If you had your wishes and could write the script, what do you hope to achieve in racing in 2018?

Of course, podiums. There is no doubt about that. Wins are hard to come by. We know that in MotoGP. However, if I put myself in the right place, at the right time, they can happen. I’d also like to finish the championship stronger this year. That’s one of my main aims. It’s my aim to be competitive in the championship. I’ve finished in the top five in the championship before (Note: Crutchlow placed fifth overall in the 2013 MotoGP World Championship) and there is no reason why I can’t do it again. The situation is difficult because there are so many fast riders on good bikes and good machinery and the championship is getting closer and closer every single season. If we can push towards that top six in the championship, I’d be very, very happy. We’d beat a lot of factory riders. In the end, if we can aim to have top race results, there is no reason why in the championship we can’t be up there.

You consider yourself to be an observer. What do you mean by that?

I see things that, I’m not saying that other people don’t see them too, but I can spot something that somebody else can’t see so fast. I don’t understand why. I just manage to pick things up very, very fast. I always, always argue with the team or Michelin in regards to what tire somebody is using because I’ve seen it with my own eyes or have spotted it in a video or something like that and they will say, “No, no, that didn’t happen.” Then I’ll always go back to a video and say, “Look, there it is. There you go.” I don’t know why, but I think in my game, it’s a very, very positive thing to have. Does it make me any faster on the bike? I don’t really think so. It just makes me aware of things going on around me.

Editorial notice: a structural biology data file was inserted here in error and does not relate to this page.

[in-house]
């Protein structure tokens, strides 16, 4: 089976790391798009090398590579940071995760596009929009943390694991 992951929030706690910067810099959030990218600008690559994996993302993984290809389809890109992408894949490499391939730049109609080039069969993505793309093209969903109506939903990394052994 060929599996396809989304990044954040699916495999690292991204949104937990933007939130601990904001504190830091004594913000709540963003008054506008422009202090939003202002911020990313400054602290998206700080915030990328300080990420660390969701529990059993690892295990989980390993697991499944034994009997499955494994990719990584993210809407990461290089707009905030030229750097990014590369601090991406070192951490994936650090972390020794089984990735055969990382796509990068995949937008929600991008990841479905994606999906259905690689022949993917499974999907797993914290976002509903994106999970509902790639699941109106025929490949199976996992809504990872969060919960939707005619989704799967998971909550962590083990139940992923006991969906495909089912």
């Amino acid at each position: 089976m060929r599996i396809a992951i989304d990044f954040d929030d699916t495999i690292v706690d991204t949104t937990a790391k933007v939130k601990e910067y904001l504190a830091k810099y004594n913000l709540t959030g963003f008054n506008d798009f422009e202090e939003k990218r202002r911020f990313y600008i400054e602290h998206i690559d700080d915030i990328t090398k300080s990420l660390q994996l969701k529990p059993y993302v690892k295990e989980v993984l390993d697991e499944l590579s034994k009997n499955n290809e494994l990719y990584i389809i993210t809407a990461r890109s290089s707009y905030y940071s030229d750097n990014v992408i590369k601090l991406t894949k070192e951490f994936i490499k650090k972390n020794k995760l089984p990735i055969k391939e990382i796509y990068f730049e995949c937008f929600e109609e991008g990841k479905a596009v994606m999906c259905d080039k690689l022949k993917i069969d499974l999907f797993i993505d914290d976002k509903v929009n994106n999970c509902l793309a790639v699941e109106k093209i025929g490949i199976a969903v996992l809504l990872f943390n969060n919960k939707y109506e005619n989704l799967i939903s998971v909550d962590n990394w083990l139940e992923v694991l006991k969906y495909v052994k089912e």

You don’t want to be looked at as a big MotoGP rock star, do you? You’ve said on many an occasion that you do what you do simply because you love racing a motorcycle.